“Perhaps mostly because I’m a Canadian. I feel that the Sires Stakes program here in Ontario is one of the best, if not the very best in all of North America. From an owner’s perspective, I believe it definitely is so. The stakes payments are very low. The shipping costs as well as the ease of transport are so much easier than those to be found in most American programs. I love going to the track to see my horses race. I also like the opportunity to see Jimmy in person whenever I have the urge to do so. Its so much easier to do it here than it is in places like Pennsylvania and New York where thew tracks can be significantly far away from each other. I was somewhat influenced by my good friend Dan Fisher of Standardbred Canada. I don’t regret doing it at all.”

Q: You are a big devotee of social media. On there you frequently make your views known. Not all of them are positive relative to the way we do things in our sport.

“I think that we are living in our own little world. We are not receptive to new ideas and outlooks. We speak mostly to ourselves when we should be speaking outside of our own little boxes. Most of the outside world has no idea that we even exist, let alone having any desire to be involved in the sport. We are losing owners every year without replacing them. Jeff Gural is right when he says that he worries that the young people in the sport have no future. Yet our so called leaders think that all is well in the sport, instead of addressing the problems that we have. Just check what the president and chairman of USTA had to say about the status of the sport at the recent annual meeting of the association. We are fiddling while Rome burns.”

Q: You are well known for your generosity both in and out of the business.

“I suppose I got that from my father. He was an extremely generous person. When the ice cream truck would come by in our neighborhood, he would not only buy ice cream for all the kids, he also bought for the older people as well. He wasn’t near being a wealthy person, but he derived a great deal of pleasure in sharing any bounty that he possessed. I suppose that maybe I’ve raised the bar a notch. Many religions tell us we should derive more pleasure from giving rather than taking. Even when I didn’t have the wealth that I now have, I got a lot of pleasure from tipping well and picking up checks. That also applied to having functions where I can sit down with friends and raise a glass or two. One thing I have come to realize is that sometimes people you expect to be loyal in a world with very little loyalty.”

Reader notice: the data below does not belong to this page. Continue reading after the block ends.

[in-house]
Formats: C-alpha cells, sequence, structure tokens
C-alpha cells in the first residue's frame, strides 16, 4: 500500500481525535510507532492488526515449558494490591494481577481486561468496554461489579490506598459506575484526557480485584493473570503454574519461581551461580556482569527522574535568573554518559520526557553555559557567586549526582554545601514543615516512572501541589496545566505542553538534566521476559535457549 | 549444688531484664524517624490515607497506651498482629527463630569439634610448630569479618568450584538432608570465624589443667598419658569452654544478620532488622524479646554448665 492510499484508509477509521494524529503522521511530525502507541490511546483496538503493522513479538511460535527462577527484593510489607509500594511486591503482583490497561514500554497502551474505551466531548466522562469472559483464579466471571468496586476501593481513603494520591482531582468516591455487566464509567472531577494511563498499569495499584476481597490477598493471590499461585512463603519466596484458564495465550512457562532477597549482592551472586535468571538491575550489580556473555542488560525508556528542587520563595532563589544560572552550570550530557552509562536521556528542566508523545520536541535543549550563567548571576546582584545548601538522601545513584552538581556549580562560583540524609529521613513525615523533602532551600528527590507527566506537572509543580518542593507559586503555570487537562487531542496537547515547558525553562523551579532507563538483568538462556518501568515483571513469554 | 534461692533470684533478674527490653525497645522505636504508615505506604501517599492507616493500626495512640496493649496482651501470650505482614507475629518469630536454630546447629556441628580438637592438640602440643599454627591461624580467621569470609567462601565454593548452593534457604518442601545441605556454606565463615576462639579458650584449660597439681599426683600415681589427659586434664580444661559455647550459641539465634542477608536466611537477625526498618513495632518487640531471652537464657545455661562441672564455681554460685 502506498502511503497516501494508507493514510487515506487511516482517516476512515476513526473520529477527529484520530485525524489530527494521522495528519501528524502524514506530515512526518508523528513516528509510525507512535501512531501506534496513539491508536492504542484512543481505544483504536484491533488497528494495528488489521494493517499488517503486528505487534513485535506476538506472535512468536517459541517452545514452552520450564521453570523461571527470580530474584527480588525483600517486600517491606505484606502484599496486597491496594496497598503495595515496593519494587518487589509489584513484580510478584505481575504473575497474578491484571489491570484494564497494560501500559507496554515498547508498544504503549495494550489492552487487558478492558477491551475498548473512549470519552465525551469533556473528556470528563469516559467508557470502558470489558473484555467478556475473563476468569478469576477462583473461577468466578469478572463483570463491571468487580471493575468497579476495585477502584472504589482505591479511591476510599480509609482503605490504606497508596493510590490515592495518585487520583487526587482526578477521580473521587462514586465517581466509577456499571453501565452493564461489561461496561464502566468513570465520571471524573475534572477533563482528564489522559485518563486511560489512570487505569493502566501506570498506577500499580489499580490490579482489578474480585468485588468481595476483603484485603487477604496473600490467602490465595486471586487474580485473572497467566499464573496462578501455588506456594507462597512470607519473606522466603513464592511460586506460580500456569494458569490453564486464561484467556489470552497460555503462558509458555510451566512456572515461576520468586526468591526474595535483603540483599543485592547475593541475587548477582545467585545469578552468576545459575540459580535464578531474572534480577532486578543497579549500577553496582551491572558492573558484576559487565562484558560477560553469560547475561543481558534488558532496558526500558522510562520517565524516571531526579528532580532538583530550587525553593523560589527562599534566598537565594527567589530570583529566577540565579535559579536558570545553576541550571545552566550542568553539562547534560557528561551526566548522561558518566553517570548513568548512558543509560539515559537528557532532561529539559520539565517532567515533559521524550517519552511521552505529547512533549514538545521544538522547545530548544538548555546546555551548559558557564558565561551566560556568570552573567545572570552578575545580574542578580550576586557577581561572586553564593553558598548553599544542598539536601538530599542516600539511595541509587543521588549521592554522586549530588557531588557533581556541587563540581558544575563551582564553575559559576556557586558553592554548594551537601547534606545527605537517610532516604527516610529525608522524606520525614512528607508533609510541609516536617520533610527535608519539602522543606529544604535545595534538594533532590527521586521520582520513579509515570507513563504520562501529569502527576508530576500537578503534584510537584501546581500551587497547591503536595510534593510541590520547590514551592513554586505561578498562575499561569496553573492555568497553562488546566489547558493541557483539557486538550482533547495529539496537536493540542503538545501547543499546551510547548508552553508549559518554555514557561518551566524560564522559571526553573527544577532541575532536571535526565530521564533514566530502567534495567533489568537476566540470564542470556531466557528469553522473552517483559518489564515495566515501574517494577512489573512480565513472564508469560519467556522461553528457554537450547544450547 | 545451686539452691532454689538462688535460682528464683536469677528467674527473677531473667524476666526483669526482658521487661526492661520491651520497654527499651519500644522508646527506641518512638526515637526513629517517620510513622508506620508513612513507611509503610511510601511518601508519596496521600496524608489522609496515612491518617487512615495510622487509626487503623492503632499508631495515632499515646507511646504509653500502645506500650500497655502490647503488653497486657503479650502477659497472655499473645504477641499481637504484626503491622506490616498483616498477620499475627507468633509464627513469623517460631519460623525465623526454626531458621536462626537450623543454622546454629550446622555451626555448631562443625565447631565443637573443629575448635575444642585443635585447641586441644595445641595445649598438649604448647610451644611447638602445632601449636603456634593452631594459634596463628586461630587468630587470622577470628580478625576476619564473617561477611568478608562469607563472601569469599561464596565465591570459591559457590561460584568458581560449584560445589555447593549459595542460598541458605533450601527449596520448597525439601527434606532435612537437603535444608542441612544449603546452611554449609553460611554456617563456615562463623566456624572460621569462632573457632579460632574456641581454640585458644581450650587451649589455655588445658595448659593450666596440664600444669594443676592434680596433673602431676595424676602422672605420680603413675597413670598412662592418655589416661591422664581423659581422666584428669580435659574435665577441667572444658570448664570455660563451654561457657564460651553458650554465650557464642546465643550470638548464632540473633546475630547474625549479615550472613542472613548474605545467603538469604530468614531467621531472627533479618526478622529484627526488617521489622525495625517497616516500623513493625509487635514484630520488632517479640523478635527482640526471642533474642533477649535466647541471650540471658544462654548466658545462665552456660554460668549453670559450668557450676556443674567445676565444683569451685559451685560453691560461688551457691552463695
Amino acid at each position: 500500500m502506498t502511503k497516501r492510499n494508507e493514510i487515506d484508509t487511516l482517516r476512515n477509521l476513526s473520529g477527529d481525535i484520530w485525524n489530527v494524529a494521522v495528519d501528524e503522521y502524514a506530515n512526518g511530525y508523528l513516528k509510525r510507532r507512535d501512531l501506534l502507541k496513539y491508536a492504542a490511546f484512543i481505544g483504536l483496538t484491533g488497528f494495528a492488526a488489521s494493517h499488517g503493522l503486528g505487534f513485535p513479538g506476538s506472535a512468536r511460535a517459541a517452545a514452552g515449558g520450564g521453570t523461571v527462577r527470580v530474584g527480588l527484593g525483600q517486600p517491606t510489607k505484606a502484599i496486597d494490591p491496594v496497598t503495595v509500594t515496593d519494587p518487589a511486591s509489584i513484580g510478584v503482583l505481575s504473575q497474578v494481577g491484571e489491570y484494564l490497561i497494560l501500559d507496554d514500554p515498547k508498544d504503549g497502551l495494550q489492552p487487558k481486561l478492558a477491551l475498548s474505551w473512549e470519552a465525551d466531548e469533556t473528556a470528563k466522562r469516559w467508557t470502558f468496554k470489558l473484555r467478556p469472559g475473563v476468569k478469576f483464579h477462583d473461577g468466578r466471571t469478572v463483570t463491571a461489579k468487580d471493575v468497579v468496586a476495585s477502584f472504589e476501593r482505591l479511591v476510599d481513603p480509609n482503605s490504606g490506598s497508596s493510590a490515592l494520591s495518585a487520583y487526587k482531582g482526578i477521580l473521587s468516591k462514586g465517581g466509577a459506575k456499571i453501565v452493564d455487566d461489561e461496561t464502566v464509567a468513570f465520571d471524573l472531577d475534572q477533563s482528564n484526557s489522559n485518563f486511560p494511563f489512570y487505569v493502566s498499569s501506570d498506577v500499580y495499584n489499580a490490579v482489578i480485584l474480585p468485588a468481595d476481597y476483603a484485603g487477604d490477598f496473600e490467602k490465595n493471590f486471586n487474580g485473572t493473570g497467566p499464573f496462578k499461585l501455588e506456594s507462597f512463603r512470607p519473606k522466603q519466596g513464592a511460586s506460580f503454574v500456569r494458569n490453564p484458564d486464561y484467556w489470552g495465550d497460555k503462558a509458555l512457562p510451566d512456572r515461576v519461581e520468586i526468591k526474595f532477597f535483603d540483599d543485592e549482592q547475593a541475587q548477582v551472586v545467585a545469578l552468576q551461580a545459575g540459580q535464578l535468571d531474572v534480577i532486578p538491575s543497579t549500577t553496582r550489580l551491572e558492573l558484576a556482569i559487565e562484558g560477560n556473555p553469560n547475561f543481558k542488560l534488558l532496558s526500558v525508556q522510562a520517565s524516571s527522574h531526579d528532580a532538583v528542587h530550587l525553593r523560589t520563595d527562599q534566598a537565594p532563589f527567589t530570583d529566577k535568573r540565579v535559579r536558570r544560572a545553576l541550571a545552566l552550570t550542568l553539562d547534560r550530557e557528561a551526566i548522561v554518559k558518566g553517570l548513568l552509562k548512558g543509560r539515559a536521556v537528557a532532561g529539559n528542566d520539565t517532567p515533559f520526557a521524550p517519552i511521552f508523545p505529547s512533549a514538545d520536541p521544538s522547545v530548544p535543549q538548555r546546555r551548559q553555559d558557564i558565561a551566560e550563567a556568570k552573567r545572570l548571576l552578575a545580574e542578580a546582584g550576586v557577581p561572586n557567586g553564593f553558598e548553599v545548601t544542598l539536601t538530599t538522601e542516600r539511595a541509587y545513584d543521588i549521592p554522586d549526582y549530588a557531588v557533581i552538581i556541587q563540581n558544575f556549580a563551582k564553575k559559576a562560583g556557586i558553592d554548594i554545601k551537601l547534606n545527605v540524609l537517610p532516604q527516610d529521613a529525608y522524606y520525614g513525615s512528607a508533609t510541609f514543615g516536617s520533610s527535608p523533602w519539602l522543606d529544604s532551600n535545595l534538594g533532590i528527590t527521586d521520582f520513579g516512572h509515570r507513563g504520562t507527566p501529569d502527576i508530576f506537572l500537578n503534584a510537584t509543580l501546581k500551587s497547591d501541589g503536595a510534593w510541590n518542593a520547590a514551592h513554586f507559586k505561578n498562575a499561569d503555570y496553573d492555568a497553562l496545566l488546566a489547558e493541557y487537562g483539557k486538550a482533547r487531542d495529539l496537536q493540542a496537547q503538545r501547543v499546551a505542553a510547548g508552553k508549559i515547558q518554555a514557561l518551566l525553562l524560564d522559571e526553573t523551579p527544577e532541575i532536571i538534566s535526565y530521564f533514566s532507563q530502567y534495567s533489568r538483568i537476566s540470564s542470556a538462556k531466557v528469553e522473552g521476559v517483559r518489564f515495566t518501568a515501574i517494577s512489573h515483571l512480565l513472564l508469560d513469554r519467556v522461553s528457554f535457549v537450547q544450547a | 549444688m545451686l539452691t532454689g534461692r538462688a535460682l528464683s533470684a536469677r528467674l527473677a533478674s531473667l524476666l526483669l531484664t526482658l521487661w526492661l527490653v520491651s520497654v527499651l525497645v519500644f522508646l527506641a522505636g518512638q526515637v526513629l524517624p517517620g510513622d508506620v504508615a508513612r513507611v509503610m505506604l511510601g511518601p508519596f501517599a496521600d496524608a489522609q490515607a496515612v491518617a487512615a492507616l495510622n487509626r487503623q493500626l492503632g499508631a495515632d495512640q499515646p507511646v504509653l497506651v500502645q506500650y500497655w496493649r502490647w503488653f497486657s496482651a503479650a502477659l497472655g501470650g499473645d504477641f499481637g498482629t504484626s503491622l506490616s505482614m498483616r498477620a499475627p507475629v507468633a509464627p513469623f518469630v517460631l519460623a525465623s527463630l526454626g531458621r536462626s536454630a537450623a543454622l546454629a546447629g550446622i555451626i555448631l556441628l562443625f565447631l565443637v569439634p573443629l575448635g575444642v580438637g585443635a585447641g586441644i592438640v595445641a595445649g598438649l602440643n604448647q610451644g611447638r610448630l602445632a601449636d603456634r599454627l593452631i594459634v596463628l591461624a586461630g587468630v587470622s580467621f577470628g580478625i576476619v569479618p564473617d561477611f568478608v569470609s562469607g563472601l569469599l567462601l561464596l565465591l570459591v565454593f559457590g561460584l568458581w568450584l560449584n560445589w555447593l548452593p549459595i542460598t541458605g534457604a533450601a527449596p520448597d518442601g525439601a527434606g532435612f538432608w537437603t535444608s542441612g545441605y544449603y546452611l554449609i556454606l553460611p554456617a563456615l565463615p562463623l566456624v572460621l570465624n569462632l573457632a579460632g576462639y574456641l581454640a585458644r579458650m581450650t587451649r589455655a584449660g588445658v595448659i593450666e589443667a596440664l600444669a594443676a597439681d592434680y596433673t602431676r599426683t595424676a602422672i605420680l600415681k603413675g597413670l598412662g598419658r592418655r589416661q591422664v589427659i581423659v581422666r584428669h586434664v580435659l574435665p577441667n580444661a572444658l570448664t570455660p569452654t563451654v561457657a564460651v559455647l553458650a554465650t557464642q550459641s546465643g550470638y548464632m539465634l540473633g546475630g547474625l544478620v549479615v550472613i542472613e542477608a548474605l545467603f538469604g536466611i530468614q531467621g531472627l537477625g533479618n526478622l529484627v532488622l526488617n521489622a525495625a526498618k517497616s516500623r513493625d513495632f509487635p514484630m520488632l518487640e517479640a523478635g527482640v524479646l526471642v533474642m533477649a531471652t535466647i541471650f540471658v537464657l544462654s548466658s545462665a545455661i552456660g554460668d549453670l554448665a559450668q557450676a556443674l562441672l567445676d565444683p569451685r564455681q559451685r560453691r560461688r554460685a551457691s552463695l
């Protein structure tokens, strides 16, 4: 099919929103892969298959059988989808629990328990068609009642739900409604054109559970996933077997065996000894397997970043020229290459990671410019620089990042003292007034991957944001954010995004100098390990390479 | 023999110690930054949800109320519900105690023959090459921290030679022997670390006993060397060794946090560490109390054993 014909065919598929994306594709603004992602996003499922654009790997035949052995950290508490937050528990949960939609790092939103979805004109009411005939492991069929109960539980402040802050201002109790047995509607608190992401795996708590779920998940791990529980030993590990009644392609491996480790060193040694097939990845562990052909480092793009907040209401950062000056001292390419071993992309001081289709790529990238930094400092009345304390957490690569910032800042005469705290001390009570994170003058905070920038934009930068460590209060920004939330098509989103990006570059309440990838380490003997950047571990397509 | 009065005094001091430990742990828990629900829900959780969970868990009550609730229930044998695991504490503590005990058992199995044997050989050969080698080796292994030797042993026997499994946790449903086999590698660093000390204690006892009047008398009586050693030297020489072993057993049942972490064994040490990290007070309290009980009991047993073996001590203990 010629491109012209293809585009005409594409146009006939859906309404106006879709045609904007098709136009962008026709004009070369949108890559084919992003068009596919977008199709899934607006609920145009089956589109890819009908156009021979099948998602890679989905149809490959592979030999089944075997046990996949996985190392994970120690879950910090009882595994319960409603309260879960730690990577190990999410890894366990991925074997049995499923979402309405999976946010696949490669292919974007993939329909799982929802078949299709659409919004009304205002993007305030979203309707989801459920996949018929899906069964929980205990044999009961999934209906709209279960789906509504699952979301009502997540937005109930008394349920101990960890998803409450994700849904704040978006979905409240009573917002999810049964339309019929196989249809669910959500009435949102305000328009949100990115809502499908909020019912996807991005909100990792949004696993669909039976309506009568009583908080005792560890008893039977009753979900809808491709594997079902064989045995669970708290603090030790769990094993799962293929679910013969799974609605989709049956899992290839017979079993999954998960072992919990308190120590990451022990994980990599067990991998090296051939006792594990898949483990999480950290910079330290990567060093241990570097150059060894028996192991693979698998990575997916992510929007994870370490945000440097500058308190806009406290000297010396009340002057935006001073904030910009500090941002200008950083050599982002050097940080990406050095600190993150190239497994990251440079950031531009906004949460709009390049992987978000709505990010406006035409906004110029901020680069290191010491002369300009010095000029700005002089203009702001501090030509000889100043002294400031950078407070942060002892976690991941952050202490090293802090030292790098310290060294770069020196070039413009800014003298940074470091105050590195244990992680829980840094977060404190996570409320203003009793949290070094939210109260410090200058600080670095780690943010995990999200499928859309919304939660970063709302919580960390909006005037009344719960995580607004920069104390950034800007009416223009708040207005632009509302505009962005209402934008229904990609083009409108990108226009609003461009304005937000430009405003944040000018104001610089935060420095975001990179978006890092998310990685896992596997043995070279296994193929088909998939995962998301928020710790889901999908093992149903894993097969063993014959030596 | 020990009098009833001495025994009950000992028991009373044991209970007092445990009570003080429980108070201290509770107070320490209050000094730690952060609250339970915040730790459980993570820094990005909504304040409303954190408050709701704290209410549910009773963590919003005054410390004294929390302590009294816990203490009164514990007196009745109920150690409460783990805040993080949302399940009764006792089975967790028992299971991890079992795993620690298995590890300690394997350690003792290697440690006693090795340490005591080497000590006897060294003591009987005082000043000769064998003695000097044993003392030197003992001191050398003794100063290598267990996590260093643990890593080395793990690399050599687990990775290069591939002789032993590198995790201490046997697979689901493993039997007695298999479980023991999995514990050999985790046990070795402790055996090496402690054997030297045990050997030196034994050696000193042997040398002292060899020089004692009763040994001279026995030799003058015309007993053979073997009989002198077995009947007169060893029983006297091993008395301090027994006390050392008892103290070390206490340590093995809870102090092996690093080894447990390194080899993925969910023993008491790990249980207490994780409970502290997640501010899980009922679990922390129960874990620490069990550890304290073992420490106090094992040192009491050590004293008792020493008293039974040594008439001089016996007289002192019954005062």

Q: You said that you sometimes are not recognized today by people who have not seen you for quite some time.

“I guess that’s because I’ve lost well in excess of 150 pounds in about two years. Before they ask me, one of the first things I tell these folks is that I am not suffering from any sort of terminal disease. To the contrary, I am now more healthy than I have been at any time in my adult life.”

Q: How did you accomplish this?

“During the pandemic I became somewhat depressed. I suppose that many people did. With me, it was the combination of a breakup with a lady with whom I had a relationship for quite some time and the general malaise that was and still is so prevalent during this period of time of great suffering. There is no magic bullet or diet. Simply put, I began walking. I started walking in downtown Guelph. At the start, in May 2020 I walked 6,500 steps a day. I gradually increased it to doing it twice a day — every day. I noticed that I was losing weight. It wasn’t because I was dieting. I was still eating as much and for the most part the same foods that I had been. At the time, I weighed 365 pounds. I kept increasing the number of steps twice a day — to 16,000. I kept losing weight. I got up to 24,000 steps. I set a goal of 260 pounds. When I reached that plateau, I then set what I thought was an unattainable mark of 200 pounds. I had never been at that weight at any time in my adult life. I did adjust my diet somewhat. When at home I ate fairly healthy. When I eat out, I eat and drink as I always have. I now weigh 180 pounds. I have never felt as good as I do now. I’ve lost over 150 pounds. I’m about to reach what I believe to be a significant goal. The circumference of the Earth is 24,901 miles. If my figuring is correct, I should reach that number sometimes this May. People ask me when will enough be enough? The truth is I don’t really know.”